Pope Francis visited the Hiroshima Peace Memorial on November 24, 2019, and delivered a strong condemnation of nuclear weapons.
At 8:15 on the morning of August 6, 945, the first wartime atomic bomb was dropped on the city of Hiroshima, destroying it completely. More than 70,000 people died instantly. Another 70,000 died later from radiation burns.
Two of the victims offered the Pope a floral tribute that he placed in front of the Memorial. Then the Pope lit a candle and, after the ringing of the bell and a moment of silent prayer, he heard the testimonies of the victims.
We publish their testimonies below as provided by the Vatican:
Testimony of Yoshiko Kajimoto, survivor of the atomic bomb
My name is Yoshiko Kajimoto. When we were bombed, I was 14 years old and a third-year middle school student. At the time, I was 2.3 km north of the hypocenter, making parts for airplane propellers.
The moment a blue light flowed through the window, I thought it was a bomb. Then the factory collapsed with a loud sound, and I fainted. I became aware of my friends’ screams, but it was dark, and I couldn’t move because I was buried under timber and tiles. I realized that a friend was under me, so I called out to see if she was alive. I tried to escape, but my right foot was stuck in the timber. When I finally pulled it out, my shin was torn and bleeding badly. When I went outside, all the surrounding buildings were destroyed. It was as dark as evening and smelled like rotten fish.
Soon a fire broke out in the neighborhood, and friends who could not walk were evacuated on stretchers. I also helped carry one. Along the way, there were people walking side by side like ghosts, people whose whole body was so burnt that I could not tell the difference between men and women, their hair standing on end, their faces swollen to double size, their lips hanging loose, with both hands held out with burnt skin hanging from them. No one in this world can imagine such a scene of hell.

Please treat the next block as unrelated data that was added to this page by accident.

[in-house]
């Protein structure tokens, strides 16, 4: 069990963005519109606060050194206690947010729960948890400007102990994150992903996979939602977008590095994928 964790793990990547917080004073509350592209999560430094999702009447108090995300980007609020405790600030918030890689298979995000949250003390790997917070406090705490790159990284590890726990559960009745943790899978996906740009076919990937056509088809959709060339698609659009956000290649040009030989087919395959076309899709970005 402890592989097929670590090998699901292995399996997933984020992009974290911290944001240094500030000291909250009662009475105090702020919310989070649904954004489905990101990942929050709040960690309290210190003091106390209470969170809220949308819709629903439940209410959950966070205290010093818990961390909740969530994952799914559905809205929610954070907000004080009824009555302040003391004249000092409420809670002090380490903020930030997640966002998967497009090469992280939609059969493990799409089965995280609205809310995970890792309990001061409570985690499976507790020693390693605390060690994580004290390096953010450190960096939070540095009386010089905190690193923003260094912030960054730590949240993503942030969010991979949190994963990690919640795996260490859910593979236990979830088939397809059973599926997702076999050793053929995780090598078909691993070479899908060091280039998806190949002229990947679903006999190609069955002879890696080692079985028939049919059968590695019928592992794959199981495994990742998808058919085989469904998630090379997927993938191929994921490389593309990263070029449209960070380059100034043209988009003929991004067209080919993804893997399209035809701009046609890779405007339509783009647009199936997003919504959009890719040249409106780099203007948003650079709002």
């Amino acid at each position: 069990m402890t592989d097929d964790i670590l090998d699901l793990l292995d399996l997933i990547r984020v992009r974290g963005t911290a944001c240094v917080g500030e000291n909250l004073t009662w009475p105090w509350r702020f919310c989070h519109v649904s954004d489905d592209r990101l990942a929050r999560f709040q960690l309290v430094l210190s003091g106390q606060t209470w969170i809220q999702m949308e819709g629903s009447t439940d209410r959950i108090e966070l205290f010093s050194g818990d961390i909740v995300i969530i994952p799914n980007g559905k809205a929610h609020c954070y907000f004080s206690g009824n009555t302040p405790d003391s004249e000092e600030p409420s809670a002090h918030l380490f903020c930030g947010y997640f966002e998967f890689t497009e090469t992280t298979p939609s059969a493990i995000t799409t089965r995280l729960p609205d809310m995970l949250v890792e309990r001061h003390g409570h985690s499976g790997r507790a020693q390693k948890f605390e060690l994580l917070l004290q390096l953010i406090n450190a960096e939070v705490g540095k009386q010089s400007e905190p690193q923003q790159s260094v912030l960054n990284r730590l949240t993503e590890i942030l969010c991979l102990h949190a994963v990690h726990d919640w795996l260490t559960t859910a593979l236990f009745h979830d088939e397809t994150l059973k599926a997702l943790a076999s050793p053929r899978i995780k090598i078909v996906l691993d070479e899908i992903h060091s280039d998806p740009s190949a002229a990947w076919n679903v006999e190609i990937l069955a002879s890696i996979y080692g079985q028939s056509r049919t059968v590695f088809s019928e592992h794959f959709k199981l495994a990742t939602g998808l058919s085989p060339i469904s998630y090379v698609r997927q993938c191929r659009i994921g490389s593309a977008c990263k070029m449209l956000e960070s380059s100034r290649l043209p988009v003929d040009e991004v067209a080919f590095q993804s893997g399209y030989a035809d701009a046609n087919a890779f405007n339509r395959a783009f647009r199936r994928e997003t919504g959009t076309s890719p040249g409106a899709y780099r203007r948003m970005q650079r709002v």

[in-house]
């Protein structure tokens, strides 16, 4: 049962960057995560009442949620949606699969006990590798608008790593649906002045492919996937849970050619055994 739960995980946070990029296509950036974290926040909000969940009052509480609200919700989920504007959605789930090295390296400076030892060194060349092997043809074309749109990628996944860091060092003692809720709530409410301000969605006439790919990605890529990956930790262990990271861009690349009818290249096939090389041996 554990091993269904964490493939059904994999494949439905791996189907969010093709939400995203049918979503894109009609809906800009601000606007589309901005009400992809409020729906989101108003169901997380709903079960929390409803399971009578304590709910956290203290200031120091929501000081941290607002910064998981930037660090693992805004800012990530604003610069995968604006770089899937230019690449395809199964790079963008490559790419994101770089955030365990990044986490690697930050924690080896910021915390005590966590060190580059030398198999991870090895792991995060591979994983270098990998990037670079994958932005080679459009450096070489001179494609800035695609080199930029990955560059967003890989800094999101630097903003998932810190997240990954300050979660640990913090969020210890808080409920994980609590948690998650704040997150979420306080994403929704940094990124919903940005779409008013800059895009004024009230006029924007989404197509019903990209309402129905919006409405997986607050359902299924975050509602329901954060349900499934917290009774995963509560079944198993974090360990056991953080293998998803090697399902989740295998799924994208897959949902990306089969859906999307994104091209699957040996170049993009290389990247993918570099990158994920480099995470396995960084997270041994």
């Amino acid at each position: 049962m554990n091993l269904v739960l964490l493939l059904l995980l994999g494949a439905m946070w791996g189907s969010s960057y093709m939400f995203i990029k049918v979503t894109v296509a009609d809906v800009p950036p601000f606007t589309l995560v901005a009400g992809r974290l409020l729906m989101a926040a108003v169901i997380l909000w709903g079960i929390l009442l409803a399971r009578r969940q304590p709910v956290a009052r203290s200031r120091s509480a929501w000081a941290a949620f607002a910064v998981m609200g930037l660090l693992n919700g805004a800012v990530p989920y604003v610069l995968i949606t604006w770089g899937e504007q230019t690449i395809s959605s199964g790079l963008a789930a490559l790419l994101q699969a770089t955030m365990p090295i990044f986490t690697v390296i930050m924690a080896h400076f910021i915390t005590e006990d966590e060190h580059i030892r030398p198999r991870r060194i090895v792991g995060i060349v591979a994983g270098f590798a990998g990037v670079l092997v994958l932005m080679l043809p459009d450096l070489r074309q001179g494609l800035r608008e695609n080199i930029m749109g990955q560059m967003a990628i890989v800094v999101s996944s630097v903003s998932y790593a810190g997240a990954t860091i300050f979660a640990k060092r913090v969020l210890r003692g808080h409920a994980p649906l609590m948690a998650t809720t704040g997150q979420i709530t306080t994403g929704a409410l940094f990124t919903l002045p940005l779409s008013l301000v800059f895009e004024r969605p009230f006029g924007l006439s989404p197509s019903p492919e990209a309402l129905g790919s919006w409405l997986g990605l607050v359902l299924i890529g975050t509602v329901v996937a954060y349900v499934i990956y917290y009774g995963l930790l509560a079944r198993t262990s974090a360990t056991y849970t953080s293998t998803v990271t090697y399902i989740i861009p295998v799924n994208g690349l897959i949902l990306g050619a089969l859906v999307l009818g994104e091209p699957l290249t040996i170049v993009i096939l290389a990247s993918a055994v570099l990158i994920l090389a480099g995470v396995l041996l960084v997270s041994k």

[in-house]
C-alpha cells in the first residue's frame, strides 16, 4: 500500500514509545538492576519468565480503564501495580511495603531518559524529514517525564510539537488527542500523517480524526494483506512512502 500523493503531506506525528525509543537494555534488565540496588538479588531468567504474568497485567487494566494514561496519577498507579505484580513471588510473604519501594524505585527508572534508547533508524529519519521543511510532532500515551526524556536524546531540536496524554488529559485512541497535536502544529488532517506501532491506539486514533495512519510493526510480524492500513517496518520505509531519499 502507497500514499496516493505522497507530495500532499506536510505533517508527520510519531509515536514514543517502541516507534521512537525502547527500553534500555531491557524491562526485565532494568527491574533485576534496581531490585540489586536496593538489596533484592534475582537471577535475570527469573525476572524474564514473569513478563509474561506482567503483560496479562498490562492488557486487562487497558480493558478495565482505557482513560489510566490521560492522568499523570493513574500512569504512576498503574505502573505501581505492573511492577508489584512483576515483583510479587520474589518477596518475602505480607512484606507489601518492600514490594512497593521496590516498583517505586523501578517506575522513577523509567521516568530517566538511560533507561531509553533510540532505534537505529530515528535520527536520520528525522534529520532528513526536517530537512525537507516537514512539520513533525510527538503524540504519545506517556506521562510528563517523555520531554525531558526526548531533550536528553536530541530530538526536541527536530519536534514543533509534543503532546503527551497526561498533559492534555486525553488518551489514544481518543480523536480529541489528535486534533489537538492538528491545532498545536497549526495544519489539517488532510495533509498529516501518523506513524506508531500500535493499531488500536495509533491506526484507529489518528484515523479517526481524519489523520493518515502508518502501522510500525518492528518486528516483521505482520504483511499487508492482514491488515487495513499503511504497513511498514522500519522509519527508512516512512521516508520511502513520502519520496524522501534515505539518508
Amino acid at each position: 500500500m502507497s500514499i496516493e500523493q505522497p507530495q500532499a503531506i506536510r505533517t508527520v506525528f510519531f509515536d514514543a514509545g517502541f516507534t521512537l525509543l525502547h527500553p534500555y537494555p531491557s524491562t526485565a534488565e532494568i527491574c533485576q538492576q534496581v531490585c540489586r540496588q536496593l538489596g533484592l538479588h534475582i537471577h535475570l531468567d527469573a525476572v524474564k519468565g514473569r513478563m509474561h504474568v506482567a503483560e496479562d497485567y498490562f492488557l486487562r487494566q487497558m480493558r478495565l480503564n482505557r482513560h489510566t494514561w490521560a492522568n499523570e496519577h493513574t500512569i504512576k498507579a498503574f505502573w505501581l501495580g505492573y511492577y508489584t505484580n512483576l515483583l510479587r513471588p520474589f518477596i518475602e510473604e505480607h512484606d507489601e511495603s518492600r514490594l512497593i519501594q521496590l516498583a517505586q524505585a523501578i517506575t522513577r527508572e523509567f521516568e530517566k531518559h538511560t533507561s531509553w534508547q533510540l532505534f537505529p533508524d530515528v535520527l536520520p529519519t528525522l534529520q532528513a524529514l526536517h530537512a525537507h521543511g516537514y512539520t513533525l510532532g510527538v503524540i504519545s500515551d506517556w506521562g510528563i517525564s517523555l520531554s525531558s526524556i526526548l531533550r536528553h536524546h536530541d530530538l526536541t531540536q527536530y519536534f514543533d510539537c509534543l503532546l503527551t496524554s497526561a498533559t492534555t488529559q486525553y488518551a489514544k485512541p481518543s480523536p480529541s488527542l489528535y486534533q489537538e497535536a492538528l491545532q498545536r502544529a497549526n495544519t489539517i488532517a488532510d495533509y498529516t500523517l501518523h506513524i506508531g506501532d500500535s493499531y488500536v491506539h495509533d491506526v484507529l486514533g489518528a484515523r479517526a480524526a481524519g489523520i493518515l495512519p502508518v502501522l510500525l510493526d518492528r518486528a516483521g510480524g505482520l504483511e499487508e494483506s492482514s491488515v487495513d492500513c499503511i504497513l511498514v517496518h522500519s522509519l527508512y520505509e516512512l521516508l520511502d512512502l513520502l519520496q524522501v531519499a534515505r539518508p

In the following days, white smoke was everywhere: Hiroshima had become a crematorium. For a long time, I could not remove the bad smell of cremated people from my body and clothes. Three days later, on the way home, I accidentally met my father. He had searched for me for three days, assuming I was dead. I was really happy. However, my father had been exposed to radiation, and after a year and a half, he vomited blood and died. When I got home, I had a high fever and a lot of bleeding from my gums.
My mother died of atomic bomb disease after suffering for 20 years. Two-thirds of my stomach was removed in 1999 because of cancer. Most of my friends have died of cancer. In addition, due to radiation, 74 years later I suffer from leukemia and cancer. I work hard to bear witness that we must not use such terrible atomic bombs again nor let anyone in the world endure such suffering.
Testimony by Kojí Hosokawa, survivor of the atomic bomb
Towards the end of the war, on August 6, 1945, the atomic bomb dropped on the center of Hiroshima. It destroyed the entire city in an instant and took about 140,000 lives out of the 350,000 people in the city.
I was 17 years old at the time and was on the 4th floor of a building 1.3 km from the hypocenter when the bomb was dropped, but I miraculously survived. Of the dozens who were exposed in the same place, I am the only one who is still alive.
The next day, when I returned to my home in Miyajima, the evacuation destination, I learned that my 13-year-old younger sister who had been doing work as a mobilized student was only 700m away and died on August 6.
Even though they survived, many people suffered from keloids throughout their lives as well as from aftereffects and prejudice. I have always lived in fear of a recurrence of atomic bomb disease. I think everyone should realize that the atomic bombs were dropped, not on Hiroshima and Nagasaki, but on all humanity.
War makes people crazy, and the ultimate craziness is the atomic bomb that negated human existence.
Although there is little time left for me, I believe that passing on the experience of Hiroshima to the next generation is the final mission assigned to us A-bomb survivors.